The Nation Institute and the Puffin Foundation Award Annual Prize to CCR President Michael Ratner


Jen Nessel, [email protected] 

December 10, 2007, New York, NY - Attorney, author and Center for Constitutional Rights (CCR) President Michael Ratner is the recipient of the 2007 Puffin/Nation Prize for Creative Citizenship.

One of the country's foremost defenders of human rights and civil liberties, Ratner has led the fight to demand due process for Guantánamo detainees, adequate safeguards against intrusive government surveillance, and an end to torture and extraordinary rendition. Ratner will receive the annual prize on December 10th at The Nation Institute Annual Dinner Gala in New York City, the same week CCR returns to the Supreme Court representing Guantánamo detainees held indefinitely without charges.

Under Michael Ratner’s leadership, the Center for Constitutional Rights has repeatedly challenged the Bush administration on the constitutionality of indefinite detention and restrictions on domestic civil liberties. On December 5th, Mr. Ratner and co-counsel will return to the Supreme Court with the cases of Al Odah v. U.S. and Boumediene v. Bush. These cases are the first to directly challenge the constitutionality of the Military Commissions Act of 2006 and its stripping of habeas corpus jurisdiction from federal courts.

“Michael Ratner has pushed the courts and the legislature to defend the rights of citizens and non-citizens alike by protecting the rule of law,”
said Perry Rosenstein, President of the Puffin Foundation, Ltd., the co-sponsor of the Creative Citizenship award. “The Puffin/Nation Prize is about more than a job well done. This award recognizes an individual whose lifelong commitment to social change has led to a true expansion of the rights and privileges we all enjoy. Mr. Ratner’s work certainly deserves this distinction.”

Each year, The Puffin Foundation Ltd. and The Nation Institute recognize an individual who has challenged the status quo through distinctive, courageous, imaginative and socially responsible work of significance. Candidates are found in a broad range of occupations and pursuits, and the award is intended to encourage the recipients to continue their work, and to inspire others to challenge the prevailing orthodoxies they face in their careers. Mr. Ratner is the 7th winner of the prestigious award. Previous recipients are Democracy Now! host Amy Goodman, educator and author Jonathan Kozol, journalist and author Barbara Ehrenreich, professor and anti-death penalty advocate David Protess, labor activist Dolores Huerta, and civil rights pioneer Robert Parris Moses.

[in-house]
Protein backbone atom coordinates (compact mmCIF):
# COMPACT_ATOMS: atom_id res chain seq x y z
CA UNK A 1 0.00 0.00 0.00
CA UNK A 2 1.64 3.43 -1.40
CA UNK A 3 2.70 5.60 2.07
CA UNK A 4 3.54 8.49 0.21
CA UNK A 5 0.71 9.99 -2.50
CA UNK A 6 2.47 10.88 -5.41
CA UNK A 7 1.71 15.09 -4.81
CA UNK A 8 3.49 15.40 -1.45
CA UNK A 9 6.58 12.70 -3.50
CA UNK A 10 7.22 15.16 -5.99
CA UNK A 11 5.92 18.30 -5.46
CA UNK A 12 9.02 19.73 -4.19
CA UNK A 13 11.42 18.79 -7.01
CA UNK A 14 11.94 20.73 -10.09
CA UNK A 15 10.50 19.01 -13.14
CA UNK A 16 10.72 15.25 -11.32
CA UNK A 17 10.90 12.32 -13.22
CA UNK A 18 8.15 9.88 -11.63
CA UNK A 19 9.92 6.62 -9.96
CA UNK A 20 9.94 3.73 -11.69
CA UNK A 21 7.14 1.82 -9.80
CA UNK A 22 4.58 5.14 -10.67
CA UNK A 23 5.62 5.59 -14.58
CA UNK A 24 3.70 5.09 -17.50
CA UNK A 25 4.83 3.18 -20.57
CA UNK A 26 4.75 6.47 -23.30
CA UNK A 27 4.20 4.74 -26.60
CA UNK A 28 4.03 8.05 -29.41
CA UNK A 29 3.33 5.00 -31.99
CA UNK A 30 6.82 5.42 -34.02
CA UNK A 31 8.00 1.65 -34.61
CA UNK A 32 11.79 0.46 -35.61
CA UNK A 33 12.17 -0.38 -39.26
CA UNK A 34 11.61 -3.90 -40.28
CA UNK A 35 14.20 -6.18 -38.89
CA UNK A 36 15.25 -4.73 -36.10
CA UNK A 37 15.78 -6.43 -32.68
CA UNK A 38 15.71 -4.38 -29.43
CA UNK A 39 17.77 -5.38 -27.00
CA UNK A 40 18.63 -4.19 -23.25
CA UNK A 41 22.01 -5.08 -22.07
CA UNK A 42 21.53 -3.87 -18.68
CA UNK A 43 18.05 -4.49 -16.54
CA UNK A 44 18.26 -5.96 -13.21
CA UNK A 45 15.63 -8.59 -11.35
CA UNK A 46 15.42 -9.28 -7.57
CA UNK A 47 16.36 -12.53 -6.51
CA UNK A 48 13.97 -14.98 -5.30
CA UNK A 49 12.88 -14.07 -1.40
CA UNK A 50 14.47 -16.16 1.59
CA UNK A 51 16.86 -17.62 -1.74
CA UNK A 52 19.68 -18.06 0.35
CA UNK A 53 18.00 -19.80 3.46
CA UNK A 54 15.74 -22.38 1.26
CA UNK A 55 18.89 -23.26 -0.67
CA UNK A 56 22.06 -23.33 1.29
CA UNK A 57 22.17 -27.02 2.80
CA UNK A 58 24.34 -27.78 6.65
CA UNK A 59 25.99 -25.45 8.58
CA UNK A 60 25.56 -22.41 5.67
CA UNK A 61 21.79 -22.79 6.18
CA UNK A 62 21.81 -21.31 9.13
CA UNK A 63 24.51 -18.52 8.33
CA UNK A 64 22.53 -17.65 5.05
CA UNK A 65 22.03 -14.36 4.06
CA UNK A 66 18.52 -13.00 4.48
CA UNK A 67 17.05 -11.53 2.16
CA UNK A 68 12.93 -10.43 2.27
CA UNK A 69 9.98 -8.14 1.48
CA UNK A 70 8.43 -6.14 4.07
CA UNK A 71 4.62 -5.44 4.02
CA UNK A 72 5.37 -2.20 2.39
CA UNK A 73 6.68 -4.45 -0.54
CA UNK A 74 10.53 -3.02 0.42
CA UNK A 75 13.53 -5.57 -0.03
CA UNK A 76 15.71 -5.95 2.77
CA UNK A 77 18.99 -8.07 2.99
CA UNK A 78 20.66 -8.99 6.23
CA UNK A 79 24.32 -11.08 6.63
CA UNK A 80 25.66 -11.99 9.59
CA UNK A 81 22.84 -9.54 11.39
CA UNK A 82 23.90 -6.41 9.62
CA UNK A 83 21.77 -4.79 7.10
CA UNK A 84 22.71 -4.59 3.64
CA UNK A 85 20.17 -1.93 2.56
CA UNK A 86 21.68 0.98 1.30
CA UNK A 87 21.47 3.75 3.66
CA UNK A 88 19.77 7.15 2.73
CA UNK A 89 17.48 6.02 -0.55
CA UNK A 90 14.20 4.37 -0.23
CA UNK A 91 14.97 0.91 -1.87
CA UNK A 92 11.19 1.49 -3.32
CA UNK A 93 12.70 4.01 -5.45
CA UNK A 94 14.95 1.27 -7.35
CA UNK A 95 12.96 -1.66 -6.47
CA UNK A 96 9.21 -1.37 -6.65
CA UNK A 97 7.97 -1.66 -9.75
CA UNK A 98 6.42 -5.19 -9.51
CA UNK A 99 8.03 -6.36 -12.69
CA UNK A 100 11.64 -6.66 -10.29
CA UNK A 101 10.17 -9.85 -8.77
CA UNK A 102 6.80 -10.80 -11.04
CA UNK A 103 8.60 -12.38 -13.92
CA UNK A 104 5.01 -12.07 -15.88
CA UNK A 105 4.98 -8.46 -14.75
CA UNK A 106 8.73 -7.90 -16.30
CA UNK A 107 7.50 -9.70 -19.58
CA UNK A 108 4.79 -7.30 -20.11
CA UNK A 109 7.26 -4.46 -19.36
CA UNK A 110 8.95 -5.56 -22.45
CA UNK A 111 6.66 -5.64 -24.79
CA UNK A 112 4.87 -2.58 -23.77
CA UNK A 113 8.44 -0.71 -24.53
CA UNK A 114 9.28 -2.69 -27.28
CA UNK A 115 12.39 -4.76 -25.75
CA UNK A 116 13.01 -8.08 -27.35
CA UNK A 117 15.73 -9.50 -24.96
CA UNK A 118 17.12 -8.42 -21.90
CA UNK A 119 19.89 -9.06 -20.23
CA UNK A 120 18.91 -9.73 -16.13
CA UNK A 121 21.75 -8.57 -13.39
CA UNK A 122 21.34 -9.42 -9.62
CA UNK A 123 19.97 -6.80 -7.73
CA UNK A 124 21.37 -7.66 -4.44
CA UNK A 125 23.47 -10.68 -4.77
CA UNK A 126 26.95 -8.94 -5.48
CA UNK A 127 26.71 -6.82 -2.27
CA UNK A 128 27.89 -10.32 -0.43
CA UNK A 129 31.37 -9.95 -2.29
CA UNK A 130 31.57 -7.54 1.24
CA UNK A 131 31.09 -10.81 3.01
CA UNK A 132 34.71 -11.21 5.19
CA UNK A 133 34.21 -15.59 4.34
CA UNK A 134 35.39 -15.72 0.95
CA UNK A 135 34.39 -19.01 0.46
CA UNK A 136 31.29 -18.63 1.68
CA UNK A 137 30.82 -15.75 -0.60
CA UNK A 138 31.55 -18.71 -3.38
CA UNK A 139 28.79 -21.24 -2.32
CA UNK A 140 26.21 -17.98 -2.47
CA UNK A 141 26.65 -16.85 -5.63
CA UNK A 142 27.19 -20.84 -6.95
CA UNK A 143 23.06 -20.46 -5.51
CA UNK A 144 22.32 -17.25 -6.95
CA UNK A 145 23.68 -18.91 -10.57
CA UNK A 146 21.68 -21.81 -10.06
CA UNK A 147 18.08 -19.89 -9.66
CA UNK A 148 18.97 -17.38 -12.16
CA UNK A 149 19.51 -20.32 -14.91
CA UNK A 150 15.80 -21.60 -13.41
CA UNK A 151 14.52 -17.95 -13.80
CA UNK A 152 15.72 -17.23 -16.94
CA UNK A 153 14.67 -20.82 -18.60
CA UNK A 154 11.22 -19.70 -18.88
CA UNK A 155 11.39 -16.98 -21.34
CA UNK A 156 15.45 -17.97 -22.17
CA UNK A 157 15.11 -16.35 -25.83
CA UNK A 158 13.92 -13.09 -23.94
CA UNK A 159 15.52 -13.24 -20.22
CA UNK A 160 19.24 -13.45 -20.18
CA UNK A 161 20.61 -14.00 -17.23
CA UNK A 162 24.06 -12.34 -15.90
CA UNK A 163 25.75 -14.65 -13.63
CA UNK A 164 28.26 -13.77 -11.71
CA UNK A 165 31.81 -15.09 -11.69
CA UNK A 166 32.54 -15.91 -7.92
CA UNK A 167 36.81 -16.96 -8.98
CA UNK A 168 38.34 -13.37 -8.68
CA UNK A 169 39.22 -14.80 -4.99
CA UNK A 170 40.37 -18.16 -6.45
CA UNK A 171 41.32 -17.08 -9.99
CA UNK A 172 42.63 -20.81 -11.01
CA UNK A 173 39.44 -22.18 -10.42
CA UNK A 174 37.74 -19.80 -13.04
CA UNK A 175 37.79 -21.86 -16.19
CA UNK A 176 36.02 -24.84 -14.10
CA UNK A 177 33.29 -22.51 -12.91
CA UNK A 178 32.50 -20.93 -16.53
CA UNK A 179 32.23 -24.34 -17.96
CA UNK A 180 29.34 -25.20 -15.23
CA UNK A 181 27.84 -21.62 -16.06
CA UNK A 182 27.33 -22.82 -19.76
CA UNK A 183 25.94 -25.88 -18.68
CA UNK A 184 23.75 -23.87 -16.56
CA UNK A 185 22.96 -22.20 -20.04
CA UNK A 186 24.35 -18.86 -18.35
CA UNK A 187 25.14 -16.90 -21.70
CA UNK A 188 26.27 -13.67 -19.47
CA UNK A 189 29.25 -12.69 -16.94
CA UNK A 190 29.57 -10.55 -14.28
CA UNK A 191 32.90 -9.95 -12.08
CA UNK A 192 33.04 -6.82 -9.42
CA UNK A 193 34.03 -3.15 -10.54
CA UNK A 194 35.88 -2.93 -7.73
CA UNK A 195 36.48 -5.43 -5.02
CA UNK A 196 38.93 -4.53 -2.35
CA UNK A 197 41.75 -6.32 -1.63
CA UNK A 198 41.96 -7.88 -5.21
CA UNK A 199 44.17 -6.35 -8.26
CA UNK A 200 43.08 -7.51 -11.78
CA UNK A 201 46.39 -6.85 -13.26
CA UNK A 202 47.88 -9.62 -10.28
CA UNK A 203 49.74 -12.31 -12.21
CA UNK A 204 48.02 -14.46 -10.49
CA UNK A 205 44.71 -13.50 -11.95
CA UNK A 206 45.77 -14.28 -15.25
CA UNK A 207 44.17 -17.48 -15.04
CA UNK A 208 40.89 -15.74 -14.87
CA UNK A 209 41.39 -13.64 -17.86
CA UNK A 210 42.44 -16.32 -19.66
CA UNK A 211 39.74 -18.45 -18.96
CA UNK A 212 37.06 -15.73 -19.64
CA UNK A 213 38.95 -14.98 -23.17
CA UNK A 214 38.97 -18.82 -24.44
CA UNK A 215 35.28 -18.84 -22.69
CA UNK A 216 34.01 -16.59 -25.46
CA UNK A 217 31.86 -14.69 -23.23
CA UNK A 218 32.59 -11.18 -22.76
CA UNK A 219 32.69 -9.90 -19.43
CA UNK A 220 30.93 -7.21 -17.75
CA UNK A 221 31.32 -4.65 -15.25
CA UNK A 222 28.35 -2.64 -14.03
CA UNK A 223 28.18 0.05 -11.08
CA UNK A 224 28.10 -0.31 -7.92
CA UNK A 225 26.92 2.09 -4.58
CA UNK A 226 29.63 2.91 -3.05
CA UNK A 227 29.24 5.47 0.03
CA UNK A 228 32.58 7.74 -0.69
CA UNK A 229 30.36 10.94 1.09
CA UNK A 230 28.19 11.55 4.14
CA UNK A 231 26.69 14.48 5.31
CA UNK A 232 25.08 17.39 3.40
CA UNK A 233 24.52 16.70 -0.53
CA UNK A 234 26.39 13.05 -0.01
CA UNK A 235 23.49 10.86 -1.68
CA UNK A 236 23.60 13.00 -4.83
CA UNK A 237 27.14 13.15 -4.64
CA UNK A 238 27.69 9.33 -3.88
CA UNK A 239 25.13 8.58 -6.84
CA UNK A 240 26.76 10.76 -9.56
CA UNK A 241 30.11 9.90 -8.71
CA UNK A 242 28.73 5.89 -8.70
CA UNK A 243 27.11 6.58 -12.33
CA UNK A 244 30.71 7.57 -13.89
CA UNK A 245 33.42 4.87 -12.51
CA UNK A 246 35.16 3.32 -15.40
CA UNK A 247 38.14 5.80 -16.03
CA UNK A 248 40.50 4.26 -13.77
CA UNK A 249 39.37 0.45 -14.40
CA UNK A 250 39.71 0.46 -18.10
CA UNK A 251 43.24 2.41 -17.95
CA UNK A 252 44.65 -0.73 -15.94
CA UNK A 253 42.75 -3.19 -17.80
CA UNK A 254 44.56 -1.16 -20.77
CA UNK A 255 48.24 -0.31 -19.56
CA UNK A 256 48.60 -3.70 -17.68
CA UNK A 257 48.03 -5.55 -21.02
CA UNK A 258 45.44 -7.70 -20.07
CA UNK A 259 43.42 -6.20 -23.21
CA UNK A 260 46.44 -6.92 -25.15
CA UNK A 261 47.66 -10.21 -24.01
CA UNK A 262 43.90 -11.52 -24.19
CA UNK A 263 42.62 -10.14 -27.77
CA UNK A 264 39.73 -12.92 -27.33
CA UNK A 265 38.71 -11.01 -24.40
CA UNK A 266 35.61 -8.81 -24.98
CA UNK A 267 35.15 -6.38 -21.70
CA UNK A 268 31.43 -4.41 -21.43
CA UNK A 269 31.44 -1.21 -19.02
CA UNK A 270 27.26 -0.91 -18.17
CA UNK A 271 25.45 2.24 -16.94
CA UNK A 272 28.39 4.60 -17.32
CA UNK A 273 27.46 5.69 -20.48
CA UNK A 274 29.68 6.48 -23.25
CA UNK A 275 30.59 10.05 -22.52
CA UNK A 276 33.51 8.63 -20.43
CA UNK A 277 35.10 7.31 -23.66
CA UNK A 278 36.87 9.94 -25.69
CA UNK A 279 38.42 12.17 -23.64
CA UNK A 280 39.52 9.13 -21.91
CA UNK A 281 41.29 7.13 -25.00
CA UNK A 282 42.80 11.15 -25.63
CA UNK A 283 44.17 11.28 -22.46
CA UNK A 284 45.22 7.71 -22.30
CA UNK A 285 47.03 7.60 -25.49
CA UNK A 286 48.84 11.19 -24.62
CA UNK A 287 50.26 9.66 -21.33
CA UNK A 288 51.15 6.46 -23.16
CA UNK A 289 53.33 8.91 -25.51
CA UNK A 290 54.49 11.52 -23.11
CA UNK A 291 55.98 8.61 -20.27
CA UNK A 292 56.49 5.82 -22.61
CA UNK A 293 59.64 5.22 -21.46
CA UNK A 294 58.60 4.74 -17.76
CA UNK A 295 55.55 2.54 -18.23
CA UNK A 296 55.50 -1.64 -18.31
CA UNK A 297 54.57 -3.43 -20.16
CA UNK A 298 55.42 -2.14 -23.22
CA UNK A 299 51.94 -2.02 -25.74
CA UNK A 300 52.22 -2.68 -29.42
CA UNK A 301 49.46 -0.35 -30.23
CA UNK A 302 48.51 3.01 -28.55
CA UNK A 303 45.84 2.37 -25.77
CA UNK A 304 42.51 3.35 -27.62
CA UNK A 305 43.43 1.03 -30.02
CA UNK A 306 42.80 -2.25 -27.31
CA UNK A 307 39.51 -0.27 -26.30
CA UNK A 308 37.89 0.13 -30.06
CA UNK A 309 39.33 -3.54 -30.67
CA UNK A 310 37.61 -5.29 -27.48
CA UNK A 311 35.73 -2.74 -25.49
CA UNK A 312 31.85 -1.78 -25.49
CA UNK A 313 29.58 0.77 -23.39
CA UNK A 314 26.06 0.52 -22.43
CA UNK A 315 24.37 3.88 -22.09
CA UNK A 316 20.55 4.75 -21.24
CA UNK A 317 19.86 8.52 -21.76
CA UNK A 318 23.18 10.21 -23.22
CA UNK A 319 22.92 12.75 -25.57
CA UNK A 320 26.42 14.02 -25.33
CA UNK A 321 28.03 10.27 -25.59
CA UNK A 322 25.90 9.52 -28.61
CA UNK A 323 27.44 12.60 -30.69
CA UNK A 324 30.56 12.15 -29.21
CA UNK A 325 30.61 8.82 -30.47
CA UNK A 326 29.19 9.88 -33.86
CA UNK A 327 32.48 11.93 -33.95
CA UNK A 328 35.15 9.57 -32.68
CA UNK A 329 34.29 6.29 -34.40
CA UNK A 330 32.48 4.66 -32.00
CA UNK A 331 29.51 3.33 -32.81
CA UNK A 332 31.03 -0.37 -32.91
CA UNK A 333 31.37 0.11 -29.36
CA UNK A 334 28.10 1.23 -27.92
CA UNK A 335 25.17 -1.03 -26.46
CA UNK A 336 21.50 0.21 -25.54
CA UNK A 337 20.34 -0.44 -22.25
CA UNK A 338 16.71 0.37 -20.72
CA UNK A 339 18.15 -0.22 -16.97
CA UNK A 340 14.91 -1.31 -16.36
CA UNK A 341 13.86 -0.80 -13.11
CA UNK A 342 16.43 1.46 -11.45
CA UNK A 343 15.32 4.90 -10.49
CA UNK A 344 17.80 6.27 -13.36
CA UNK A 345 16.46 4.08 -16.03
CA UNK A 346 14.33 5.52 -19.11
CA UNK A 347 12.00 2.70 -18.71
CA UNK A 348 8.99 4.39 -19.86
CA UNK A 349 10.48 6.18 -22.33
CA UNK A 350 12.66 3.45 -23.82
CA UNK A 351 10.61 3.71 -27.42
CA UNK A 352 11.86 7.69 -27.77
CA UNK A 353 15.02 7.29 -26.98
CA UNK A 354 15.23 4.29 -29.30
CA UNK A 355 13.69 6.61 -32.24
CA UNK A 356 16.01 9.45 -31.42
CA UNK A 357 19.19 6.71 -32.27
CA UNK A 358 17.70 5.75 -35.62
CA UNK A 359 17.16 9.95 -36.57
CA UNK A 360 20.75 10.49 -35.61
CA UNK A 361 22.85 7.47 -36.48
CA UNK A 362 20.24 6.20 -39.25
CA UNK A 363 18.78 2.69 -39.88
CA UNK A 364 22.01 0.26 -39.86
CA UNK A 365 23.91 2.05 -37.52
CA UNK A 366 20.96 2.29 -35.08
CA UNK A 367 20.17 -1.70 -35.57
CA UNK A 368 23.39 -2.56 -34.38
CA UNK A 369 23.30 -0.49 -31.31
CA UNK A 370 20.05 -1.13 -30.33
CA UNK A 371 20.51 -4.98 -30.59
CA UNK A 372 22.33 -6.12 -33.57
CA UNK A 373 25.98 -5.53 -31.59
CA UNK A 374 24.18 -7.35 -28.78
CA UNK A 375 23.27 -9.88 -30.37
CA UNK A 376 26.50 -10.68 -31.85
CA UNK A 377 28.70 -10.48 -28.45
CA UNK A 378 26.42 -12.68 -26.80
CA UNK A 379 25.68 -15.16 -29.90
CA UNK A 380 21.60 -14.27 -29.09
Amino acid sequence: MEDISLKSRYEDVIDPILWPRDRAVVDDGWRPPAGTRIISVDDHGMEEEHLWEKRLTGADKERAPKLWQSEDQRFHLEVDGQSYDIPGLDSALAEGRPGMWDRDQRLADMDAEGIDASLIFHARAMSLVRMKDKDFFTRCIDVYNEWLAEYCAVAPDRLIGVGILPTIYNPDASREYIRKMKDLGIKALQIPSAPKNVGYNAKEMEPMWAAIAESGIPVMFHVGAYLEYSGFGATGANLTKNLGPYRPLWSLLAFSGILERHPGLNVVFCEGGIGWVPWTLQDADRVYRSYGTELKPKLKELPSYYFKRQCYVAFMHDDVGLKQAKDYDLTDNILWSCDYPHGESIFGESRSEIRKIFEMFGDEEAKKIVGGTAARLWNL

“This prize comes at the right moment when we need all the courage and daring we can muster to challenge the lawlessness that characterizes the current administration. Standing up and fighting for what is right, although often very unpopular, is at the heart of the work of the remarkable women and men at the Center for Constitutional Rights,” said Ratner.

In addition to his work at the Center for Constitutional Rights, Michael Ratner has also been lecturer of international human rights litigation at the Yale Law School and the Columbia School of Law, president of the National Lawyers Guild, special Counsel to Haitian President Jean-Bertrand Aristide to assist in the prosecution of human rights crimes, and radio co-host for the civil rights program Law and Disorder.

In his book Guantánamo: What the World Should Know, Ratner provided an authoritative account of what Guantánamo means for the rule of law, for liberty, democracy, and the right to dissent.

For more information on Mr. Ratner and The Puffin/Nation Prize for Creative Citizenship, go to the Puffin/Nation Prize website.

The Center for Constitutional Rights works with communities under threat to fight for justice and liberation through litigation, advocacy, and strategic communications. Since 1966, the Center for Constitutional Rights has taken on oppressive systems of power, including structural racism, gender oppression, economic inequity, and governmental overreach. Learn more at


Last modified 

December 16, 2009